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Climate policy to achieve the 1.5-degree goal requires rapid reform of the EU ETS

Emissions trading is a cornerstone of the European Union’s climate policy and its revision will be high on the agenda of the incoming European Commission’s work programme. A recent study “The role of the EU ETS in increasing EU climate ambition” provides a concrete proposal to enhance the EU ETS in order to reach the Paris Agreement goals.


Lilli Poussa

Specialist, Foresight


Limiting global warming to 1.5 degrees requires more ambitious emission reduction targets for 2030 and parties to the Paris Agreement are expected to update their Nationally Determined Contributions (NDCs) by 2020. The incoming European Commission President-elect Ursula von der Leyen has supported more ambitious climate targets for 2030. Finland, the current holders of the EU Presidency, have declared that they intend to extend the EU emission reduction target from the current 40% to at least 55%.

A study by the Finnish Innovation Fund Sitra and Öko Institut finds that stricter commitments cannot be achieved without a significant reform of the Emissions Trading Scheme: “This decade is crucial if we want to limit the temperature increase to below 1.5 degrees, and we simply do not have the time to start making cosmetic adjustments to the EU ETS or building new systems. Only a wide-ranging reform will enable Europe to achieve the emission reduction targets,” says Leading Specialist Outi Haanperä from Sitra.

The EU’s new climate target is reflected in emissions trading

The study looks at how the ETS objectives should be altered under a scenario where the EU’s emission reduction target is increased from the current 40% to either 55% or 60% by 2030, compared to 1990 levels.“As a consequence of the EU’s more ambitious emission reduction target, emissions within the scope of the EU ETS should be reduced by 61-65% compared to 2005 levels,” Haanperä explains.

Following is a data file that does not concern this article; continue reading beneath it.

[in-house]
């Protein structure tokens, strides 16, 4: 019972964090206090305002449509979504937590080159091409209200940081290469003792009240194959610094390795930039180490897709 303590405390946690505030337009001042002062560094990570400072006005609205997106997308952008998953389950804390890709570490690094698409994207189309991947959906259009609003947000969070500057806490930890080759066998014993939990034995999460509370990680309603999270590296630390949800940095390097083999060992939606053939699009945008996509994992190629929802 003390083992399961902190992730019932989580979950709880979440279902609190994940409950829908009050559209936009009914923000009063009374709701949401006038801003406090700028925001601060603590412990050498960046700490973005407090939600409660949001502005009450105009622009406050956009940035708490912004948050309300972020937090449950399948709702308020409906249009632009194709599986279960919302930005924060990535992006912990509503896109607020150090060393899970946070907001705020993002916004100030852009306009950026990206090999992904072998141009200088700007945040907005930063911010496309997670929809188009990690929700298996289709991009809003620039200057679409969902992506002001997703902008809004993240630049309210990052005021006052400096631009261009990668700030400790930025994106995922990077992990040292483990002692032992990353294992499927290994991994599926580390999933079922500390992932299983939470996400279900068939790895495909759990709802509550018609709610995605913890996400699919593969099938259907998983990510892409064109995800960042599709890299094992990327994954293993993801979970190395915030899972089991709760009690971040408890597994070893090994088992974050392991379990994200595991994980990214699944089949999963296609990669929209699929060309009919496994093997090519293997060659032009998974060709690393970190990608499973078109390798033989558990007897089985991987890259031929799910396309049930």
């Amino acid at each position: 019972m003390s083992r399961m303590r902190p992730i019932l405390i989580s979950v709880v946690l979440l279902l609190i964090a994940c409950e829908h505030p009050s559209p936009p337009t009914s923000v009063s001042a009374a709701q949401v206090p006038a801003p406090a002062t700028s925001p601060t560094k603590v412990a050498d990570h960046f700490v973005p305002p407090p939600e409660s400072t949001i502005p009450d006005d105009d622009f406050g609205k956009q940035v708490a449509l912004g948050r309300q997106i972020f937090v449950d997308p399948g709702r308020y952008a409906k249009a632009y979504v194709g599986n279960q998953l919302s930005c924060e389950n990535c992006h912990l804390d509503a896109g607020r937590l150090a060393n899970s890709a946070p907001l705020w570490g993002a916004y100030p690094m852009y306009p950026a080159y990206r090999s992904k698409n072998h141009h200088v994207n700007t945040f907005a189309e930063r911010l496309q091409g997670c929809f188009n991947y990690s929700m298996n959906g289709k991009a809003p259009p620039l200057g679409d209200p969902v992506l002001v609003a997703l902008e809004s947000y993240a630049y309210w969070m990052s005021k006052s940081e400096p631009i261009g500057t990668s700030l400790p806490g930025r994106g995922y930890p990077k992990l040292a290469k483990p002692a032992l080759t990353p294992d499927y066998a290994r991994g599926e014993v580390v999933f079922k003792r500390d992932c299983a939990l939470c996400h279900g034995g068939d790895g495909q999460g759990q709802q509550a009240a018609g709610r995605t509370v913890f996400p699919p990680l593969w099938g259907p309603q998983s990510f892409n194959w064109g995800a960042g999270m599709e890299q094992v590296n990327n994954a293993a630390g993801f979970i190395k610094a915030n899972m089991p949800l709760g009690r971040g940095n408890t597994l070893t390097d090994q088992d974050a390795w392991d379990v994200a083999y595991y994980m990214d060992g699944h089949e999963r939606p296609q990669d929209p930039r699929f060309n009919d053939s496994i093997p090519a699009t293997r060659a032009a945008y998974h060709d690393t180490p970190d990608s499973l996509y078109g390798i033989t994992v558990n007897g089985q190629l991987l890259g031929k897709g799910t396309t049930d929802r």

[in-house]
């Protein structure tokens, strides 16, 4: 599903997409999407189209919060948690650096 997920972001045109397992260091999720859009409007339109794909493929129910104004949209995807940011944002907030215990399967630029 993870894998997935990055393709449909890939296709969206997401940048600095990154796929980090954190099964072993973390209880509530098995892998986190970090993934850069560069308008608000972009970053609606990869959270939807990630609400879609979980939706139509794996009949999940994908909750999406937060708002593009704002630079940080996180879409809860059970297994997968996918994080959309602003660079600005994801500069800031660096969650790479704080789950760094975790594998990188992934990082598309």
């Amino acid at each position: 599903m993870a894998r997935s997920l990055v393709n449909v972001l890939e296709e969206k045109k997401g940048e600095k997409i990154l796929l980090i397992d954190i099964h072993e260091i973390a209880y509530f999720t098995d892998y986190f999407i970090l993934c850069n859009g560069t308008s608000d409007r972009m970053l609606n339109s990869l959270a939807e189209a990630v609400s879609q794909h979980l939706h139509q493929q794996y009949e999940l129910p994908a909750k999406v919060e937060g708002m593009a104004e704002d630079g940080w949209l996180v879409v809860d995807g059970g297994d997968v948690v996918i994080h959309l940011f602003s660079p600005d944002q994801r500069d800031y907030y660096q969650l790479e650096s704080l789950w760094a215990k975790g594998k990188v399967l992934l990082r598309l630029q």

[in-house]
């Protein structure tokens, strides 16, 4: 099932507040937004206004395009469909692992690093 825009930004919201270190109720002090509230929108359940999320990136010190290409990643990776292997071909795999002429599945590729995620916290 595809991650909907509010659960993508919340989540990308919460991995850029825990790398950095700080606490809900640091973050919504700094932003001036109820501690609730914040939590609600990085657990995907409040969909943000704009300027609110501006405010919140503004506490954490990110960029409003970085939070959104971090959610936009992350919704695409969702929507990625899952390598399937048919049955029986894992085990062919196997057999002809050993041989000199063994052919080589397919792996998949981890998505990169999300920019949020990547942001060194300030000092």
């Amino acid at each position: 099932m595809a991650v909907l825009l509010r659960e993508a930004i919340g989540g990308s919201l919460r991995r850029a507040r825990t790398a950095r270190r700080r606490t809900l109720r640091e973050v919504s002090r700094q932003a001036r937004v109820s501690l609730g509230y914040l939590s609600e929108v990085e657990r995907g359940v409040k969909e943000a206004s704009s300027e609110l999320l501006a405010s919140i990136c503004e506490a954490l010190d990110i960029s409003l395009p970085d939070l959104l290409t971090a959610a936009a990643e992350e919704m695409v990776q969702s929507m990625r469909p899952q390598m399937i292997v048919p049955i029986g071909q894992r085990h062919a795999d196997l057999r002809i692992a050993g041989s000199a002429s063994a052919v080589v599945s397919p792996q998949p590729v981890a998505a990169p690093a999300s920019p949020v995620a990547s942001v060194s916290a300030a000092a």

The measures analysed include introducing a carbon price floor for emission allowances, cutting the number of emission allowances, reducing their free allocation and surplus, and extending the scope of the EU ETS. For instance, the study finds that significant emission reductions can be achieved by strengthening the cap – in other words, by reducing the number of emission allowances – while the impact of simply extending the scope of the EU ETS is significantly more limited.

The study assesses both the actual emission reduction potential of the individual measures, as well as their practicality when it comes to implementation. The study concludes that what is required is a combination of three measures; strengthening the cap, enhancing the Market Stability Reserve and creating a group of pioneering countries to lead the way.

“There is no silver bullet for sufficiently enhancing the EU ETS. Instead, well-functioning measures must be deployed widely,” Haanperä says.

The study finds that strengthening the cap is the key measure. This should ideally be combined with enhancing the Market Stability Reserve, i.e. addressing the surplus of emission allowances. As a third measure, a group of pioneering countries should lead the way in strengthening the system by introducing a minimum price for an emission allowance. The study also suggests that these pioneering countries should ideally voluntarily cancel some of the emission allowances they auction, so that national decisions (such as phasing out coal) would not increase the surplus of emission allowances in the market.

The recently published study was conducted by Öko-Institut, a German research institute specialising in sustainability issues.

For more information about the study, please refer to:

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